Inflavnoid Intensive Care: This features an extract of boswellia, turmeric, ginger, cayenne and quercetin.

What Does This Mean to You?: These ingredients are designed to reduce pain and inflammation. Another way to think about that is that it is similar to taking an herbal aspirin while in contrast, it won’t cause stomach problems. Cayenne is an herb that has long been prized for its many benefits such as the relief of pain, which complements the activity of the other herbs. Quercetin provides excellent muscle tissue support and relief of minor pain.

Proteolytic Enzymes: Digests and breaks down protiens, reduces harmful inflammatory chemicals (PGE2), increases circulation to the injured area for better nutrient delivery.

What Does This Mean to You?: It helps improve blood flow to the injured area to help you heal faster.

Wrapping Up

Acute phase is a fantastic way to get you out of pain quicker, speed up your healing time and get you back on the field faster. Because of this, I recommend that patients keep an acute pack in their bag. So, if you get injured and can’t get immediate treatment. Begin the healing process by taking the essential nutrients.


Purchase an Acute Phase by visiting our Metagenics page!


Dr. Aaron Gerard


Biomechanics Lab At Greenwich Sports Medicine

Introducing Our New Clinical Biomechanics Lab At Greenwich Sports Medicine

We are beyond excited to introduce our newest addition here at Greenwich Sports Medicine; our new state-of-the-art biomechanics lab from Noraxon. This lab will give us the opportunity to measure and gather real-time, high-quality data. Treatment plans will make rehabilitation, return-to-play, and high-performance more precise because of this data.

Having access to research-grade testing including sEMG (muscle testing), dual force plate analysis, joint capture data, and a pressure-plate treadmill now makes us one of only a handful of clinics in the country to provide patients with this technology.

What Can We Measure?

With this new technology we are able to measure and test a number of sports-specific movements which will aid in not only treating our patients, but assisting in performance as well as injury prevention. We will be implementing the following testing protocols into our evaluation process:

➢ Running Gait Analysis ➢ Cycling Analysis
➢ Neuromuscular Function ➢ ACL Return-To-Play

➢ Movement Pattern Assessments (Squat, Jumps, Cutting, etc.)

We will also be utilizing this data for biofeedback training with patients. This will be beneficial for gait retraining as well as neuromuscular training in postoperative patients and more.

Who Could Benefit From The Lab?

Because of our lab, we will be able to see sport-specific data. We will be able to see things such as, how muscles are firing, how force is being generated, and how joints are operating under load, all of which will guide our treatment plans and help to assist trainers, coaches, and parents in decision making.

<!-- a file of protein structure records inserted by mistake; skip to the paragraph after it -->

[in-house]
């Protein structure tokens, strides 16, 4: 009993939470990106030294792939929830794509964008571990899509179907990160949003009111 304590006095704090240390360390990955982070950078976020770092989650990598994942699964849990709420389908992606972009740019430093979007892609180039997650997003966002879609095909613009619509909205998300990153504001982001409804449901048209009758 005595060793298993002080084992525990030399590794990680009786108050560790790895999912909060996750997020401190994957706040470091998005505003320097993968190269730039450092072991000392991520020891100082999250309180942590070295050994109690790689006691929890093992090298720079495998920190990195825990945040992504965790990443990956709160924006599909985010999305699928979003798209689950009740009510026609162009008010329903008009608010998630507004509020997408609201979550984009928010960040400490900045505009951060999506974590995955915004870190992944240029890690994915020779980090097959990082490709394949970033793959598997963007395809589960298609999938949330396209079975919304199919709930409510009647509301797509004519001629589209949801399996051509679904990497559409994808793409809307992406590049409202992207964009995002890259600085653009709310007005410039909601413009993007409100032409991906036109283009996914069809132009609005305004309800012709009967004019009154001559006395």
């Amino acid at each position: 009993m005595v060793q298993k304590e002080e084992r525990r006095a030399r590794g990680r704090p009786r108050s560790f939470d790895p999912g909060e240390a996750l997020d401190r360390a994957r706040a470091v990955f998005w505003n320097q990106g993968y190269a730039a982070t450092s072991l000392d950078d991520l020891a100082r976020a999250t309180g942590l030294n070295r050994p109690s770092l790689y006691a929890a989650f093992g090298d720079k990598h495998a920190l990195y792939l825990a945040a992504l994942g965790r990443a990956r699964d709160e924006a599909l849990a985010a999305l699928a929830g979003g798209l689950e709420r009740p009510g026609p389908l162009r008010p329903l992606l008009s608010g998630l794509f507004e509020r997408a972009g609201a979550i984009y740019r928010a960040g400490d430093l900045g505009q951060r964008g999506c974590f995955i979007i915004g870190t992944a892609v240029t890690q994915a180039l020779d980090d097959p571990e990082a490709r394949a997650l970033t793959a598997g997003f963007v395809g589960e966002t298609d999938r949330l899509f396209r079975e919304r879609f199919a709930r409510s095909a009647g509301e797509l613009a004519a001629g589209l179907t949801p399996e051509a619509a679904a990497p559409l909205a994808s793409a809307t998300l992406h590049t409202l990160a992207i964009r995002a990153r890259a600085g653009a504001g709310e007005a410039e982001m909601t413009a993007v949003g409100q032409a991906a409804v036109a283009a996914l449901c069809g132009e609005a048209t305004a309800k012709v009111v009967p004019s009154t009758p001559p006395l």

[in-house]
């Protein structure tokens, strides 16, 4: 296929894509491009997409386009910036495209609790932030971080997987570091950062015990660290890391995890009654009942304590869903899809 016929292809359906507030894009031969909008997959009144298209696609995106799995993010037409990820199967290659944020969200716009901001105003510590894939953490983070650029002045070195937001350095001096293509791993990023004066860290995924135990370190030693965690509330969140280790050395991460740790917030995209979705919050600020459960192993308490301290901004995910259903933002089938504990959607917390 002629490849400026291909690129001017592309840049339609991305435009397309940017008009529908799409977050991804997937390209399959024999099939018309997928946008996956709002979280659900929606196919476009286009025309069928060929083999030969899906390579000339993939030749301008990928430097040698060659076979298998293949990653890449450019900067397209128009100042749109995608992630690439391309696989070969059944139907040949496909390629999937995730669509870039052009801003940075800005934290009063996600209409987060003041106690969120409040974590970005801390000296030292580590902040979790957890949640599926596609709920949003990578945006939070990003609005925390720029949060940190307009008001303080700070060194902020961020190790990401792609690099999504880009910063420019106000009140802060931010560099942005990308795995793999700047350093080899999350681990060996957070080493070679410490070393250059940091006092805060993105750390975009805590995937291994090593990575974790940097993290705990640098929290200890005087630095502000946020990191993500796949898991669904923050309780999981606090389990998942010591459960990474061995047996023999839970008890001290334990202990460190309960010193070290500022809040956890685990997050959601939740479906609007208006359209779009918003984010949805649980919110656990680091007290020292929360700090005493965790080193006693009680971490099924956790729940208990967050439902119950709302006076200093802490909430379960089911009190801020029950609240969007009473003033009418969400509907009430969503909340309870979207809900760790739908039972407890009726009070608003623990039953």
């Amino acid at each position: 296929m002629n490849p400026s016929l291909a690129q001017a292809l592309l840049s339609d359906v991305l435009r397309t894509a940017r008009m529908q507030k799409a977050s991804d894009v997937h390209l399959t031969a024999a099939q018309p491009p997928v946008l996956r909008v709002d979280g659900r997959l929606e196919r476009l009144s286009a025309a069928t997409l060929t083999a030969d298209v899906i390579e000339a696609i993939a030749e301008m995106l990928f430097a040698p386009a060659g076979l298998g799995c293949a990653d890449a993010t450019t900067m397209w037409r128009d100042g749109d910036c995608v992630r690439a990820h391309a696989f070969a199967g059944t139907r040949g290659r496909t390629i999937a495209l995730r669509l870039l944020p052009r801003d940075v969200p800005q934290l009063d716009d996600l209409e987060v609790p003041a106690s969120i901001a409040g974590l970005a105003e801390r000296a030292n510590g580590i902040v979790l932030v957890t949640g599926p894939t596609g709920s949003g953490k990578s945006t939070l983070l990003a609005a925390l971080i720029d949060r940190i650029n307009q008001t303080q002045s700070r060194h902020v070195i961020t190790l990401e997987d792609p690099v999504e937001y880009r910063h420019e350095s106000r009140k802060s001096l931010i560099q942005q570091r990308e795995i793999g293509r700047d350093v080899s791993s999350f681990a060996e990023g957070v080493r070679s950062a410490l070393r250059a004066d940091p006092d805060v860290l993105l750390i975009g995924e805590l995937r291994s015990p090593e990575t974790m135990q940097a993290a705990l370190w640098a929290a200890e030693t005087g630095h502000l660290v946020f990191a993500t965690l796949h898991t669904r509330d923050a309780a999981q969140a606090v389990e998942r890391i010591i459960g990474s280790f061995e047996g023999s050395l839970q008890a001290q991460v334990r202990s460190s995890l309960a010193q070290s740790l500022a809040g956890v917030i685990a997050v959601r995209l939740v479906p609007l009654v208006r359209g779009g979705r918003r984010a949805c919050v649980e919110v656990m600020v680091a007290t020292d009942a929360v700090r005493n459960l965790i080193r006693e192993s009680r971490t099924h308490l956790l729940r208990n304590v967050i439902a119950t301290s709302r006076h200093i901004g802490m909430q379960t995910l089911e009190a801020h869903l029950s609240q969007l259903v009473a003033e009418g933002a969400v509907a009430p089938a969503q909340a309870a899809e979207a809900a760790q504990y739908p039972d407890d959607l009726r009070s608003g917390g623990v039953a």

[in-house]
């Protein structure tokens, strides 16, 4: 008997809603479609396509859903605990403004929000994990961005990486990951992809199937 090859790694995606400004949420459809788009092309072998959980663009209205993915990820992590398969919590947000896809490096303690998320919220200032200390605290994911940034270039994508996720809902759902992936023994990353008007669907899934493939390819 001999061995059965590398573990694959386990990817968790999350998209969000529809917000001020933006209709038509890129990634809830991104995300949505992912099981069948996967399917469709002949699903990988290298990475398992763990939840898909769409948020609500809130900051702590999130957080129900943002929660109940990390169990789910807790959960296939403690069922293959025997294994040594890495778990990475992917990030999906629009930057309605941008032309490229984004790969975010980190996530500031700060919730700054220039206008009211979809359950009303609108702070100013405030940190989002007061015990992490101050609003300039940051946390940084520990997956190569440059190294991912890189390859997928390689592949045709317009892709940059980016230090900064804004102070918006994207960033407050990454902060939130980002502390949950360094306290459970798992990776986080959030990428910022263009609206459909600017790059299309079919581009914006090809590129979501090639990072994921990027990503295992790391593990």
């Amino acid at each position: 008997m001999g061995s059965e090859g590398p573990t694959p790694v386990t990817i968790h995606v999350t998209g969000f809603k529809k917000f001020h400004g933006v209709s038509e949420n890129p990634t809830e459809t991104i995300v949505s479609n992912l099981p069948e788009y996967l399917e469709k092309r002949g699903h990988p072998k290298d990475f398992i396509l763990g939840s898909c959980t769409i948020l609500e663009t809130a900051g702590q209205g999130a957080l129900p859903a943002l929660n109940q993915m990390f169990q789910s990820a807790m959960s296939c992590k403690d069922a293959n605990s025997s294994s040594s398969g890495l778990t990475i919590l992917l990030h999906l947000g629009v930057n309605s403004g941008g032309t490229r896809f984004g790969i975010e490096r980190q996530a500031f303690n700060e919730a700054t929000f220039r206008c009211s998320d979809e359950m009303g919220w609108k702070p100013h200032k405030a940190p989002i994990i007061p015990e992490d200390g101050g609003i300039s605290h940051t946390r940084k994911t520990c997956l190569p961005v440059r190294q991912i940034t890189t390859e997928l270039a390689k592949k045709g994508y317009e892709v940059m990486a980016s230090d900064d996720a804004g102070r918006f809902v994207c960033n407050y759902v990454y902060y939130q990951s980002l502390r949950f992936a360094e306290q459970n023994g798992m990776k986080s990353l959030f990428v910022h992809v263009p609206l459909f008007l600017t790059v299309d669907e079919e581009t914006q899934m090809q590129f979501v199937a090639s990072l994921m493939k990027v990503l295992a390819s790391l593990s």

Patients that can benefit from this data include:

  • ➢  Athletes looking to enhance performance by fine-tuning biomechanics and force production via our full gait analysis software, sEMG, joint capture capabilities, and dual force plate assessment.
  • ➢  Those looking to return-to-play following injury/surgery such as ACL repair, labral surgeries, or rotator cuff repair, by assessing symmetry, power, force, and fatigue
  • ➢  Runners wanting full gait analysis utilizing our research-grade pressure plate treadmill
  • ➢  Cyclists hoping to improve performance/decrease injury risk by getting feedback on their positioning
  • ➢  Chronic pain patients by assessing muscle recruitment and static/dynamic movement

The data our new lab provides will help take recovery and performance to the next level. allowing us visualize and objectively measure movement and activity that is not possible with the human eye.

From the Noraxon website :

This new addition to the office is expected to be a game-changer in sports medicine. We will observe, measure, treat, and rehab patients like never before. This will add to our expertise and continue to make us the leader in our field.

Interested in more information regarding our new Biomechanics Lab? Please call the Greenwich office at 203-531-3131today!

Alex Svac

Blood Flow Restriction Training

Blood Flow Restriction Training

Blood flow restriction training (BFR), also known as occlusion training, has recently become popular in the sports rehabilitation world as a way to reintroduce training under low-load situations. It’s sudden rise in popularity comes after numerous studies have begun to show benefits in areas such as:

-Muscle size
-Muscle endurance
-Prevention of muscle atrophy
-Increase in type-II muscle fiber recruitment -Increase in local growth hormone

While this list may seem like a fairytale to some, browsing the research will show you not only are all these things possible with BFR, but that they can be accomplished at 20-30% max load. That’s right, you can work out with 20-30% of your maximum capacity, and still achieve results typically seen at 70% max. This is an excellent adjunct for those returning from an acute injury getting back to play after surgery.

How is all this possible?